• Trail Blazers head coach Chauncey Billups tried a new starting lineup on Wednesday, with Jerami Grant, Anfernee Simons, Malcolm Brogdon, Duop Reath, and Jabari Walker making up the 19th starting five the team has used this season. After the game, Billups explained that he wanted to make a change due to the slow starts the Blazers had been having (Twitter link via Highkin). The original plan, Billups added, was to move Shaedon Sharpe into Scoot Henderson‘s starting spot, but Sharpe is sidelined with an abdominal injury.
  • While Timberwolves center Rudy Gobert has been lauded for a bounce-back season on defense, he lauded his teammates for making things easier on him at the end of the court, per Jon Krawczynski of The Athletic. “We got people that can guard. We got people that can move their feet and take the challenge,” Gobert said.

Trail Blazers Notes: Simons, Henderson, Reath, Bench, Grant

Anfernee Simons has become the Trail Blazers‘ franchise cornerstone, answering a looming question the organization had after trading Damian Lillard in the offseason, Jason Quick of The Athletic writes. The 24-year-old guard is averaging 27.1 points and 5.3 assists while shooting 45.6% from the field, 40.0% from beyond the arc on 9.5 attempts and 92.3% from the foul line in his first 11 games.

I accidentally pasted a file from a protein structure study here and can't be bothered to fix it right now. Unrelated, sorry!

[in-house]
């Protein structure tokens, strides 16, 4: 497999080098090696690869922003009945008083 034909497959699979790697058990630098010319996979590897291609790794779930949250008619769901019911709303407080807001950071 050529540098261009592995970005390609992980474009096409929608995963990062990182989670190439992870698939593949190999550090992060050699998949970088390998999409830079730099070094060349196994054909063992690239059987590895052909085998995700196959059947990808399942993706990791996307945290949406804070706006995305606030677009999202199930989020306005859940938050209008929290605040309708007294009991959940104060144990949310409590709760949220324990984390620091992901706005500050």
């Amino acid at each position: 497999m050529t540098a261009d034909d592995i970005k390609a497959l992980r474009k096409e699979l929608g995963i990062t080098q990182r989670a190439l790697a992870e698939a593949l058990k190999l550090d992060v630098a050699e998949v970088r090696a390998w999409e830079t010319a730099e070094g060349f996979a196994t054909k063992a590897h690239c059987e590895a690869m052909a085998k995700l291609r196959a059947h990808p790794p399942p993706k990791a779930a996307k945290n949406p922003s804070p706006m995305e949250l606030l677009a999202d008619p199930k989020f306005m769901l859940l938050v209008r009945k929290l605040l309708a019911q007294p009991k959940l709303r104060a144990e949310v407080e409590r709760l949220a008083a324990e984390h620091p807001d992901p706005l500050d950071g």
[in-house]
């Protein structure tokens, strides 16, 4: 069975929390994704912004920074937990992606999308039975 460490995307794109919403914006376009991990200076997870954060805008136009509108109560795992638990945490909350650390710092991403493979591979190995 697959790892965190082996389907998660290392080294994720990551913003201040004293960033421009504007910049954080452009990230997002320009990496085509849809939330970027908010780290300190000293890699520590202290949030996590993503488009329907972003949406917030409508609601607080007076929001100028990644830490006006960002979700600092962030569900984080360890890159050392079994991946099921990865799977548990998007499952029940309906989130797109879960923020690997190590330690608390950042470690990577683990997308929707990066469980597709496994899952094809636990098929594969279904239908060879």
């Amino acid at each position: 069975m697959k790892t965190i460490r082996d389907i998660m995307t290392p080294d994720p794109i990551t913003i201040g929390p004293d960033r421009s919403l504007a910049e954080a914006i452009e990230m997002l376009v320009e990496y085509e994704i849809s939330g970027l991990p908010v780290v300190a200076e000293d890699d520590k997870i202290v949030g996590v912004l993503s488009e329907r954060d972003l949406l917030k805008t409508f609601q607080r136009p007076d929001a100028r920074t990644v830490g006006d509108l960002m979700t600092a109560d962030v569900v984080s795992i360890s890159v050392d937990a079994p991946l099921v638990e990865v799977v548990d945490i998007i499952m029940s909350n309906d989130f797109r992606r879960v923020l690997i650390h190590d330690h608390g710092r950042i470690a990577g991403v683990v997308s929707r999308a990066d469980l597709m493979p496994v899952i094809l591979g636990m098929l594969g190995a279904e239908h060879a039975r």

I’ve put myself out there showing that I want that responsibility every night,” Simons said. “That’s how I’ve been carrying myself.

Since returning from a thumb injury that sidelined him for 18 games, Simons had games of 41 points against the Wizards, 38 points against the Clippers and 30 against the Mavericks.

I think Ant is on his way,” head coach Chauncey Billups said. “He’s our best offensive player, our best scorer. He’s on his way … Ant is still a young player and has a ways to go too … But to answer your question, yeah, he is our obvious offensive guy.

Billups hasn’t been ready to outright anoint Simons as the alpha on the team, Quick writes, but that hasn’t fazed the young guard. According to Quick, Simons is continuing to try and establish himself as the franchise player by being more assertive, consistent and vocal.

With 2023 No. 3 overall pick Scoot Henderson set to develop at the point guard position, there are still some questions about their fit, but Quick says the Blazers don’t feel they need Simons to commit to either the one or the two yet.

I just see [Simons] as a basketball player,” Billups said. “But if he had to play [point guard] full time, he would be elite. If he has to play the [shooting guard] full time, he could be elite there too. He’s gonna be doing both with the way we are constructed right now.

We have more Trail Blazers notes: